The RJD is projecting Tejashwi as its chief ministerial candidate. But sources in both the RJD and the Left revealed that the issue of the chief ministerial candidate wouldn’t come in the way of a broader alliance between the Left and the RJD. Kanhaiya is now a national council member of the CPI, which is far more interested in defeating the BJP than in arguing of the chief ministerial face with other opposition parties.
Jagadanand Singh – who has been authorised by the RJD to talk t0 the Left parties – has said, “The RJD, under the stewardship of Tejashwi, is willing to accept Left parties in the Grand Alliance.” What appears to have created reasonably healthy climate for RJD-Left unity is also the realisation that they can’t defeat the Nitish-led NDA – equipped with enormous resources and power – unless they put up united fight.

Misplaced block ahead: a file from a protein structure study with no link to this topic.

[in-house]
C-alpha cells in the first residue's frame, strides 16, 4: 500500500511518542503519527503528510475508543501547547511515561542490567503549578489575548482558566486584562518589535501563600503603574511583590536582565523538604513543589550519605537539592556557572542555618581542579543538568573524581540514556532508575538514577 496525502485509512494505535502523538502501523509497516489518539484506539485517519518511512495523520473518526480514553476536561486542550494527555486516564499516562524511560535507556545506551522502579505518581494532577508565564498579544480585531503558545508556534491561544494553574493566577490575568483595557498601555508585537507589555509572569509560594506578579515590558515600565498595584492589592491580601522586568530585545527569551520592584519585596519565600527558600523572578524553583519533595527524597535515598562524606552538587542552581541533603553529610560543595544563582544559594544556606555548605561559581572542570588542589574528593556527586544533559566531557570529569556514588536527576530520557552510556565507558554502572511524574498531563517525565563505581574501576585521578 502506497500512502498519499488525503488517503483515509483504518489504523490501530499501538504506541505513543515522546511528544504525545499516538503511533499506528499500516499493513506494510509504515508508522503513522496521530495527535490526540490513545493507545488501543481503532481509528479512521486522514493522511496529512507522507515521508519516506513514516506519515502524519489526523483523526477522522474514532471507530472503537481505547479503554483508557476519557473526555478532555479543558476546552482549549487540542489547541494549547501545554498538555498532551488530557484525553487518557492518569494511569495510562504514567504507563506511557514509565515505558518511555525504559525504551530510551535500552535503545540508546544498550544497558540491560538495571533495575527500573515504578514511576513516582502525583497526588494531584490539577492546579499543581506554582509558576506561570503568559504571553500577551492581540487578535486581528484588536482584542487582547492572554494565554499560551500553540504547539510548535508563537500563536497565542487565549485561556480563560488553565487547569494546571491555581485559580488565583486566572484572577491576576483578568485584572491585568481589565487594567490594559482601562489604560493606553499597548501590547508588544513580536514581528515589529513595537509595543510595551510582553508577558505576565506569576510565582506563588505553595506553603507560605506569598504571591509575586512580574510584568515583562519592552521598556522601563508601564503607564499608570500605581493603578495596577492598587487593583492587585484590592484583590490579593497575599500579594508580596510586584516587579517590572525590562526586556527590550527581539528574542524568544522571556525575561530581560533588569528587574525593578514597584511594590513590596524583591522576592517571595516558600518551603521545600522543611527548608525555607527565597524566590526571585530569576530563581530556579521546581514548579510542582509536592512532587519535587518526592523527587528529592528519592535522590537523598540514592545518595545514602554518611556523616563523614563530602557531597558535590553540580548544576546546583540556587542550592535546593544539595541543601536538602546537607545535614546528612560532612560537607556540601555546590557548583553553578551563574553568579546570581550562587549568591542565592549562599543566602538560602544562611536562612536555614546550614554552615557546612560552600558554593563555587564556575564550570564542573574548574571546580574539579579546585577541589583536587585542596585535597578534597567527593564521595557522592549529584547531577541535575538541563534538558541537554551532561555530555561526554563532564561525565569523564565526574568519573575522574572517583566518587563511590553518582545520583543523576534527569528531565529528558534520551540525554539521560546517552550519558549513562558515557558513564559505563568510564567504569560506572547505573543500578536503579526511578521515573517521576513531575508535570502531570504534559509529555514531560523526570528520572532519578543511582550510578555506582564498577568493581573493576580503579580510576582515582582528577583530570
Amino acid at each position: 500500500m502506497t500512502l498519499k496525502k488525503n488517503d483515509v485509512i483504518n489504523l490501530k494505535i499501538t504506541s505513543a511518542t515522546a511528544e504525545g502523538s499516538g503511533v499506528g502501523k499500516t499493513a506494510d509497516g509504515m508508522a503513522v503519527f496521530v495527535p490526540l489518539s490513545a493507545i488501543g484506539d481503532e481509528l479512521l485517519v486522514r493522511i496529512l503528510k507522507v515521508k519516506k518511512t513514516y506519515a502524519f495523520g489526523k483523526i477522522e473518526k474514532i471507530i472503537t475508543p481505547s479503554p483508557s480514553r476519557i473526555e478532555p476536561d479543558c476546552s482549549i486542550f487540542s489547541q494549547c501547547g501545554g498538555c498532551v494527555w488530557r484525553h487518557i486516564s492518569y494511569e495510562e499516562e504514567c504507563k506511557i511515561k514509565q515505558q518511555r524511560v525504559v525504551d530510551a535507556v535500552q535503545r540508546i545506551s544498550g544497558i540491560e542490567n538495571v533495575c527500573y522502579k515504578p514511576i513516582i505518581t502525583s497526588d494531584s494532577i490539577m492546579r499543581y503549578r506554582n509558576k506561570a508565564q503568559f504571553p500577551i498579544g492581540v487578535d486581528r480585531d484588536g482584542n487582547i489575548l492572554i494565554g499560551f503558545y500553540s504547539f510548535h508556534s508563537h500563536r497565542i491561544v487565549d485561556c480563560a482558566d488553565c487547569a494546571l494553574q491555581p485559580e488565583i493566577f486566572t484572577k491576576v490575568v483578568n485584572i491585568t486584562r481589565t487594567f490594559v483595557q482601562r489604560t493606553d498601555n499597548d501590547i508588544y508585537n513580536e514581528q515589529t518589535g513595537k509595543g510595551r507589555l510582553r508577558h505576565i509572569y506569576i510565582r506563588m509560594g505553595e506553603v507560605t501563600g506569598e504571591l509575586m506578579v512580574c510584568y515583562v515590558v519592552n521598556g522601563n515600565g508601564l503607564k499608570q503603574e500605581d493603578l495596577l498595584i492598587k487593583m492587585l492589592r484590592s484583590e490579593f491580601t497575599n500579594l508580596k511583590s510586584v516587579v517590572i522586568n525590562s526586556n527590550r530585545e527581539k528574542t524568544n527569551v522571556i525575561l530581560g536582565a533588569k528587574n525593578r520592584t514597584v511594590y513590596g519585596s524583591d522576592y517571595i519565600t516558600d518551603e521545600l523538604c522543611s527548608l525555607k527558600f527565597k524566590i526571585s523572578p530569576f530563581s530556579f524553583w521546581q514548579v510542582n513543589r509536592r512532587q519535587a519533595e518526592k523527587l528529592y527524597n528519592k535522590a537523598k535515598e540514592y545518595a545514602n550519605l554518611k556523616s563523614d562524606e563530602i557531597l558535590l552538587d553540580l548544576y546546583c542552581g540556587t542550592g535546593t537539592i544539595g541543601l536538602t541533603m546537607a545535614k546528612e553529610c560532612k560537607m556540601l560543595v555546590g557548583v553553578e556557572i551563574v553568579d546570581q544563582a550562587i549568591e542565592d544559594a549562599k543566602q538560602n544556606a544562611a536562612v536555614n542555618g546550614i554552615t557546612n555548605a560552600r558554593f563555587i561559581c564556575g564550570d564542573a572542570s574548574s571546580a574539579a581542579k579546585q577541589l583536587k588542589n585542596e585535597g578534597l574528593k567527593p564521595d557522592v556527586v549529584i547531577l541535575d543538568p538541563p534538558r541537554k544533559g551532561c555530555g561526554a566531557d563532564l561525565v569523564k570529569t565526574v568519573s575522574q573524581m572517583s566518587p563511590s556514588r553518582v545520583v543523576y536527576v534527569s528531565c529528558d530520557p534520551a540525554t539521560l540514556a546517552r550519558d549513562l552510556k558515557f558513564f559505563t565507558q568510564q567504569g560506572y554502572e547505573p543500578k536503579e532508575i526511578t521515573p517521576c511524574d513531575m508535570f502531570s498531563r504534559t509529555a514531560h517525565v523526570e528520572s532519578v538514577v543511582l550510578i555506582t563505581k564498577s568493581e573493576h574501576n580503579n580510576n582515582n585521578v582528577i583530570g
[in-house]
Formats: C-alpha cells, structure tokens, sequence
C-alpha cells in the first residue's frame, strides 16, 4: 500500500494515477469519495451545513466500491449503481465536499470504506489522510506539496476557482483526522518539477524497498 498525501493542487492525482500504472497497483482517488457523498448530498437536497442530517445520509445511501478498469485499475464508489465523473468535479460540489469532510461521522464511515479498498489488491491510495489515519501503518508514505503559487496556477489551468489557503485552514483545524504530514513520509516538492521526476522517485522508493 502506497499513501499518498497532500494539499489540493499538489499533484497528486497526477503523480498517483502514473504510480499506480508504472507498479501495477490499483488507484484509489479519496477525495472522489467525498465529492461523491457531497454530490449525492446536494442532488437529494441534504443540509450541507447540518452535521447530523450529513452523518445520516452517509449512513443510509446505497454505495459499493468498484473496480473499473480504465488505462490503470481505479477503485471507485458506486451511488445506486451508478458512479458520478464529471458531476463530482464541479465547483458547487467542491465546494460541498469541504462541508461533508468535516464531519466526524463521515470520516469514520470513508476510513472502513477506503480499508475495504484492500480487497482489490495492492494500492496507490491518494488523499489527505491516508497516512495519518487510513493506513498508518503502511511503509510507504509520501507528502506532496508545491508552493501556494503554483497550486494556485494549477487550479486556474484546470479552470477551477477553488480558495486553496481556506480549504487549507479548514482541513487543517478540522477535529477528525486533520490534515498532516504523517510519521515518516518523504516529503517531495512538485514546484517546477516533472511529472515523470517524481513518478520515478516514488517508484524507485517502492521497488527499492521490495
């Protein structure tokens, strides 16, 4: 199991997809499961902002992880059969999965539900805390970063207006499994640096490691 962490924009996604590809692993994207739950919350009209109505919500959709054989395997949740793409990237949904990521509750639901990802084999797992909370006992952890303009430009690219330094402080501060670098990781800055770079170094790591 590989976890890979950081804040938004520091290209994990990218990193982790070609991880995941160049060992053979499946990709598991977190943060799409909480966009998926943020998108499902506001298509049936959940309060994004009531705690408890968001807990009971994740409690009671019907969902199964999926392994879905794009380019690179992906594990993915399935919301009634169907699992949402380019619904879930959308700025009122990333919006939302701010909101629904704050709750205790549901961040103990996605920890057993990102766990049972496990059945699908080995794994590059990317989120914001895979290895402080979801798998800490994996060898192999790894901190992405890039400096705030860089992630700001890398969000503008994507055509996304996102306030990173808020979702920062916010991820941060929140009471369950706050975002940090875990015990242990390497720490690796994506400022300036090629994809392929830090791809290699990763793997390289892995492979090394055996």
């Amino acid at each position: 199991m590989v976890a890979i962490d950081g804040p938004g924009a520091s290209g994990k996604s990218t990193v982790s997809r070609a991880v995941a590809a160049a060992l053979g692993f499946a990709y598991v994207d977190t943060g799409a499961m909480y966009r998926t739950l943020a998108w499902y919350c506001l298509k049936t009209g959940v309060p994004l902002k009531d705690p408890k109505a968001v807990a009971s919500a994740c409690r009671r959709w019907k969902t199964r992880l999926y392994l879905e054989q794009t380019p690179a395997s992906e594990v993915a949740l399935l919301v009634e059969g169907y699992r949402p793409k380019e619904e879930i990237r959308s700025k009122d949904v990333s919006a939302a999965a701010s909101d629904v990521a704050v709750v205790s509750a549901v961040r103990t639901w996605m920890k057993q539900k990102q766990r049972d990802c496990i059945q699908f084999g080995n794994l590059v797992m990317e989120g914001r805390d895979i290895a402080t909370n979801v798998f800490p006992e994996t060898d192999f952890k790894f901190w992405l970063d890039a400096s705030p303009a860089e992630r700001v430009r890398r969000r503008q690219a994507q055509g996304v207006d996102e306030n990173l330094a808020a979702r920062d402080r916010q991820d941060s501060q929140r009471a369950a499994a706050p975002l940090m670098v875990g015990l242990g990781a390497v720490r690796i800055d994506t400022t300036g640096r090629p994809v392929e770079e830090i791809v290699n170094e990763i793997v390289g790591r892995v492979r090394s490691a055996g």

Sources in the Left also revealed that Kanhaiya, for the time being, is lying low for strategic reasons, particularly after the Arvind Kejriwal government in Delhi approved his prosecution in sedition cases. Kanhaiya might be interested in building up cadres and reviving the CPI in Bihar, rather than entering the assembly poll fray. Sources said that Kanhaiya would be the “star campaigner” for all Left parties in Bihar, and he might campaign for the RJD, Congress and other partners of the Grand Alliance too, if invited.
It’s a fact that the CPI, which had a formidable presence and base in Bihar till the early 1990s, has lost much of what it had. The only Left party which has somewhat retained its base in the state is the CPI(ML)-Liberation, which has three MLAs in the Bihar assembly. So powerful was the CPI in Bihar that it was the main opposition party in the assembly in the 1970s, with Sunil Mukherjee as the leader of opposition.